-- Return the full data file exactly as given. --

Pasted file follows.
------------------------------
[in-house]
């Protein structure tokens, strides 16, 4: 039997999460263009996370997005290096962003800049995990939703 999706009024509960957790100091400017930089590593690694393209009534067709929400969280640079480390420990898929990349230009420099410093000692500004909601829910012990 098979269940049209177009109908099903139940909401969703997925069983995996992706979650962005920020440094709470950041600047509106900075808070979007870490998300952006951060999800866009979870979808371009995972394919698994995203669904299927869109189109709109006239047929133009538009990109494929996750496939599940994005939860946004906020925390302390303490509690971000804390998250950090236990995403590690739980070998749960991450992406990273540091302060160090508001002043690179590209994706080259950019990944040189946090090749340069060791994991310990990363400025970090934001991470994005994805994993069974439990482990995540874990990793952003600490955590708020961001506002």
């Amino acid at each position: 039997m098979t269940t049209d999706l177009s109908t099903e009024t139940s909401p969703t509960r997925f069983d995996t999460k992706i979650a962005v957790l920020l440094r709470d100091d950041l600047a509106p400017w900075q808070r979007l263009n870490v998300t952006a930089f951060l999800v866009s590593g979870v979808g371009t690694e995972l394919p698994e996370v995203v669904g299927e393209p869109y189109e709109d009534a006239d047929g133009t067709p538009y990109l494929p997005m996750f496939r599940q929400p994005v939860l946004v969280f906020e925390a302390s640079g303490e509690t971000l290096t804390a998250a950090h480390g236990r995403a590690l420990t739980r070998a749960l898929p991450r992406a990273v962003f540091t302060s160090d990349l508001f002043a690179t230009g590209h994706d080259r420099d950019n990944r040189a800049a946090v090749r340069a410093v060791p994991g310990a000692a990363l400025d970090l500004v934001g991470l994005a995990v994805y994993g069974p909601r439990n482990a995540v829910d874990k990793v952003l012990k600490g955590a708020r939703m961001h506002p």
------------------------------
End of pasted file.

[in-house]
């Protein structure tokens, strides 16, 4: 039997999460263009996370997005290096962003800049995990939703 999706009024509960957790100091400017930089590593690694393209009534067709929400969280640079480390420990898929990349230009420099410093000692500004909601829910012990 098979269940049209177009109908099903139940909401969703997925069983995996992706979650962005920020440094709470950041600047509106900075808070979007870490998300952006951060999800866009979870979808371009995972394919698994995203669904299927869109189109709109006239047929133009538009990109494929996750496939599940994005939860946004906020925390302390303490509690971000804390998250950090236990995403590690739980070998749960991450992406990273540091302060160090508001002043690179590209994706080259950019990944040189946090090749340069060791994991310990990363400025970090934001991470994005994805994993069974439990482990995540874990990793952003600490955590708020961001506002």
């Amino acid at each position: 039997m098979t269940t049209d999706l177009s109908t099903e009024t139940s909401p969703t509960r997925f069983d995996t999460k992706i979650a962005v957790l920020l440094r709470d100091d950041l600047a509106p400017w900075q808070r979007l263009n870490v998300t952006a930089f951060l999800v866009s590593g979870v979808g371009t690694e995972l394919p698994e996370v995203v669904g299927e393209p869109y189109e709109d009534a006239d047929g133009t067709p538009y990109l494929p997005m996750f496939r599940q929400p994005v939860l946004v969280f906020e925390a302390s640079g303490e509690t971000l290096t804390a998250a950090h480390g236990r995403a590690l420990t739980r070998a749960l898929p991450r992406a990273v962003f540091t302060s160090d990349l508001f002043a690179t230009g590209h994706d080259r420099d950019n990944r040189a800049a946090v090749r340069a410093v060791p994991g310990a000692a990363l400025d970090l500004v934001g991470l994005a995990v994805y994993g069974p909601r439990n482990a995540v829910d874990k990793v952003l012990k600490g955590a708020r939703m961001h506002p």